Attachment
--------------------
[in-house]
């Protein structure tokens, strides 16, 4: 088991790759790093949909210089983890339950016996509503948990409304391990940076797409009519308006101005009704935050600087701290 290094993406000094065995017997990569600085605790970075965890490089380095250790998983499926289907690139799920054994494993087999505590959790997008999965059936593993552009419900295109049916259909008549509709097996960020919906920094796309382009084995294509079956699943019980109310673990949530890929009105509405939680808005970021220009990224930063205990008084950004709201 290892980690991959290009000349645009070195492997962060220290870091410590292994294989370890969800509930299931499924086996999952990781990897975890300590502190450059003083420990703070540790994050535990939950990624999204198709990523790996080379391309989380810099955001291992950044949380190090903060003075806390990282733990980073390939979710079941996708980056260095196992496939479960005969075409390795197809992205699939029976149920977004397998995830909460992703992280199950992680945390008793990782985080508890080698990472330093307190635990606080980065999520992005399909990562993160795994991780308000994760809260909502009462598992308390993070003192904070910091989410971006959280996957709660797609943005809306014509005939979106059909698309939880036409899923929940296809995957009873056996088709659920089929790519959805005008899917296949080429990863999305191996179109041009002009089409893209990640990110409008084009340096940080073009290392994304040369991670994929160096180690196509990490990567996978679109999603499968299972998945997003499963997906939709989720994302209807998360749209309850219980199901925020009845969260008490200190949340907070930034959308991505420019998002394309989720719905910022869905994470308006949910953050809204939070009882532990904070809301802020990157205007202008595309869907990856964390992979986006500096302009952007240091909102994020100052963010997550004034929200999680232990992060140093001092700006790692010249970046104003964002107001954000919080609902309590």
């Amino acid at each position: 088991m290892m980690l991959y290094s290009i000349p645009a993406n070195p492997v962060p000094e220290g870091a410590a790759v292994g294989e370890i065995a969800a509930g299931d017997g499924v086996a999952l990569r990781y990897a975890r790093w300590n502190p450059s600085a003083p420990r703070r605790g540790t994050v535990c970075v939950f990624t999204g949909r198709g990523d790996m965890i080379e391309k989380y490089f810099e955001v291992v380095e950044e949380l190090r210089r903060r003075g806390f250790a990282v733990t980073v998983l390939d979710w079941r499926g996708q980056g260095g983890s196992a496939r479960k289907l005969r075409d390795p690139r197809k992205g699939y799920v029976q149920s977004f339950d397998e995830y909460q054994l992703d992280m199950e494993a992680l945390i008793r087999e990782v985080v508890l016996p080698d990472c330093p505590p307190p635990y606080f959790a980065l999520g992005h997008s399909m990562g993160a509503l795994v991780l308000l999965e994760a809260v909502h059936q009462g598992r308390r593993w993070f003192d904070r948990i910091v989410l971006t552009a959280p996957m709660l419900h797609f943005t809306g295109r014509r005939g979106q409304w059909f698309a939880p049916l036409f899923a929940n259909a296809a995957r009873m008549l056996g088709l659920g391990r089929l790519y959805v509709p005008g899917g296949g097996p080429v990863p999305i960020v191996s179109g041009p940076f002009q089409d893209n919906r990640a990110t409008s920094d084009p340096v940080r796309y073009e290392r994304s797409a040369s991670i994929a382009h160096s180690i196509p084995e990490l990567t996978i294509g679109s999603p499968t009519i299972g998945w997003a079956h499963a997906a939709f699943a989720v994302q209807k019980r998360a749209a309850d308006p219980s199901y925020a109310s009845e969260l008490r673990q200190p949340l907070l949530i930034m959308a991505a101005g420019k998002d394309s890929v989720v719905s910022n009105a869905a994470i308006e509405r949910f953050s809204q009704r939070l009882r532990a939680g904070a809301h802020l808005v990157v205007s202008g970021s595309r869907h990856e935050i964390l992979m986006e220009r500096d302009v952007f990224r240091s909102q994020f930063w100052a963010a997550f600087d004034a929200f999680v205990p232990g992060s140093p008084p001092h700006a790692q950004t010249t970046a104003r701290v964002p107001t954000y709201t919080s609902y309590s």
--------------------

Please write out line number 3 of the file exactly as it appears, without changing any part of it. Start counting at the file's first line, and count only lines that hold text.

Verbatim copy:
């Amino acid at each position: 088991m290892m980690l991959y290094s290009i000349p645009a993406n070195p492997v962060p000094e220290g870091a410590a790759v292994g294989e370890i065995a969800a509930g299931d017997g499924v086996a999952l990569r990781y990897a975890r790093w300590n502190p450059s600085a003083p420990r703070r605790g540790t994050v535990c970075v939950f990624t999204g949909r198709g990523d790996m965890i080379e391309k989380y490089f810099e955001v291992v380095e950044e949380l190090r210089r903060r003075g806390f250790a990282v733990t980073v998983l390939d979710w079941r499926g996708q980056g260095g983890s196992a496939r479960k289907l005969r075409d390795p690139r197809k992205g699939y799920v029976q149920s977004f339950d397998e995830y909460q054994l992703d992280m199950e494993a992680l945390i008793r087999e990782v985080v508890l016996p080698d990472c330093p505590p307190p635990y606080f959790a980065l999520g992005h997008s399909m990562g993160a509503l795994v991780l308000l999965e994760a809260v909502h059936q009462g598992r308390r593993w993070f003192d904070r948990i910091v989410l971006t552009a959280p996957m709660l419900h797609f943005t809306g295109r014509r005939g979106q409304w059909f698309a939880p049916l036409f899923a929940n259909a296809a995957r009873m008549l056996g088709l659920g391990r089929l790519y959805v509709p005008g899917g296949g097996p080429v990863p999305i960020v191996s179109g041009p940076f002009q089409d893209n919906r990640a990110t409008s920094d084009p340096v940080r796309y073009e290392r994304s797409a040369s991670i994929a382009h160096s180690i196509p084995e990490l990567t996978i294509g679109s999603p499968t009519i299972g998945w997003a079956h499963a997906a939709f699943a989720v994302q209807k019980r998360a749209a309850d308006p219980s199901y925020a109310s009845e969260l008490r673990q200190p949340l907070l949530i930034m959308a991505a101005g420019k998002d394309s890929v989720v719905s910022n009105a869905a994470i308006e509405r949910f953050s809204q009704r939070l009882r532990a939680g904070a809301h802020l808005v990157v205007s202008g970021s595309r869907h990856e935050i964390l992979m986006e220009r500096d302009v952007f990224r240091s909102q994020f930063w100052a963010a997550f600087d004034a929200f999680v205990p232990g992060s140093p008084p001092h700006a790692q950004t010249t970046a104003r701290v964002p107001t954000y709201t919080s609902y309590s």